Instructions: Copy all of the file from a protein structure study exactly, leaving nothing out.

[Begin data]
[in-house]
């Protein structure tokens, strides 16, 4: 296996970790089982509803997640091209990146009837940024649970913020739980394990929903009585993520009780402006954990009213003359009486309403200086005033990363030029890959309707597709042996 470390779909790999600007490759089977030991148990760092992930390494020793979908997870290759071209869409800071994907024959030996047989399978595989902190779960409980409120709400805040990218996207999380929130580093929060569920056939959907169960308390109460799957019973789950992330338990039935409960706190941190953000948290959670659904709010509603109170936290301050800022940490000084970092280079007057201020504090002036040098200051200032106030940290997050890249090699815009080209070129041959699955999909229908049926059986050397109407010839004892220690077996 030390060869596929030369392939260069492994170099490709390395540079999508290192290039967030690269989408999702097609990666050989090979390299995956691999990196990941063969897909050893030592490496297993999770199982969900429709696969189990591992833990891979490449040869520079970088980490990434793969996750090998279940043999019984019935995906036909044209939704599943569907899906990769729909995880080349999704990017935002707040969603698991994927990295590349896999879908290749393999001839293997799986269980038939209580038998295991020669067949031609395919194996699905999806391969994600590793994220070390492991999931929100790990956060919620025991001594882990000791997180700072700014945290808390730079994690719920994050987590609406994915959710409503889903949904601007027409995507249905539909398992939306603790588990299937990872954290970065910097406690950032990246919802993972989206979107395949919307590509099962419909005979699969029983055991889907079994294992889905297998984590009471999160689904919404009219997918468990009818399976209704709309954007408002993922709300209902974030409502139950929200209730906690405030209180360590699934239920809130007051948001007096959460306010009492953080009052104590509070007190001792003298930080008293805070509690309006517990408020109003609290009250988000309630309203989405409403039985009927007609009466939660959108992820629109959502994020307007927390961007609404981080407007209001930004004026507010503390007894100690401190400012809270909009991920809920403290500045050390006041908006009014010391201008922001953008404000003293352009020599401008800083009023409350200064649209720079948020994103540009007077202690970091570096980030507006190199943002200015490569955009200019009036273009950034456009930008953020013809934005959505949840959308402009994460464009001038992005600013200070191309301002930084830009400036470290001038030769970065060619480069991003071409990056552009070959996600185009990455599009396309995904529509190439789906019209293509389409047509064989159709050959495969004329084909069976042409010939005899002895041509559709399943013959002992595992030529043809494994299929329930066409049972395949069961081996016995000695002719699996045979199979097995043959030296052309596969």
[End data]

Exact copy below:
[in-house]
């Protein structure tokens, strides 16, 4: 296996970790089982509803997640091209990146009837940024649970913020739980394990929903009585993520009780402006954990009213003359009486309403200086005033990363030029890959309707597709042996 470390779909790999600007490759089977030991148990760092992930390494020793979908997870290759071209869409800071994907024959030996047989399978595989902190779960409980409120709400805040990218996207999380929130580093929060569920056939959907169960308390109460799957019973789950992330338990039935409960706190941190953000948290959670659904709010509603109170936290301050800022940490000084970092280079007057201020504090002036040098200051200032106030940290997050890249090699815009080209070129041959699955999909229908049926059986050397109407010839004892220690077996 030390060869596929030369392939260069492994170099490709390395540079999508290192290039967030690269989408999702097609990666050989090979390299995956691999990196990941063969897909050893030592490496297993999770199982969900429709696969189990591992833990891979490449040869520079970088980490990434793969996750090998279940043999019984019935995906036909044209939704599943569907899906990769729909995880080349999704990017935002707040969603698991994927990295590349896999879908290749393999001839293997799986269980038939209580038998295991020669067949031609395919194996699905999806391969994600590793994220070390492991999931929100790990956060919620025991001594882990000791997180700072700014945290808390730079994690719920994050987590609406994915959710409503889903949904601007027409995507249905539909398992939306603790588990299937990872954290970065910097406690950032990246919802993972989206979107395949919307590509099962419909005979699969029983055991889907079994294992889905297998984590009471999160689904919404009219997918468990009818399976209704709309954007408002993922709300209902974030409502139950929200209730906690405030209180360590699934239920809130007051948001007096959460306010009492953080009052104590509070007190001792003298930080008293805070509690309006517990408020109003609290009250988000309630309203989405409403039985009927007609009466939660959108992820629109959502994020307007927390961007609404981080407007209001930004004026507010503390007894100690401190400012809270909009991920809920403290500045050390006041908006009014010391201008922001953008404000003293352009020599401008800083009023409350200064649209720079948020994103540009007077202690970091570096980030507006190199943002200015490569955009200019009036273009950034456009930008953020013809934005959505949840959308402009994460464009001038992005600013200070191309301002930084830009400036470290001038030769970065060619480069991003071409990056552009070959996600185009990455599009396309995904529509190439789906019209293509389409047509064989159709050959495969004329084909069976042409010939005899002895041509559709399943013959002992595992030529043809494994299929329930066409049972395949069961081996016995000695002719699996045979199979097995043959030296052309596969």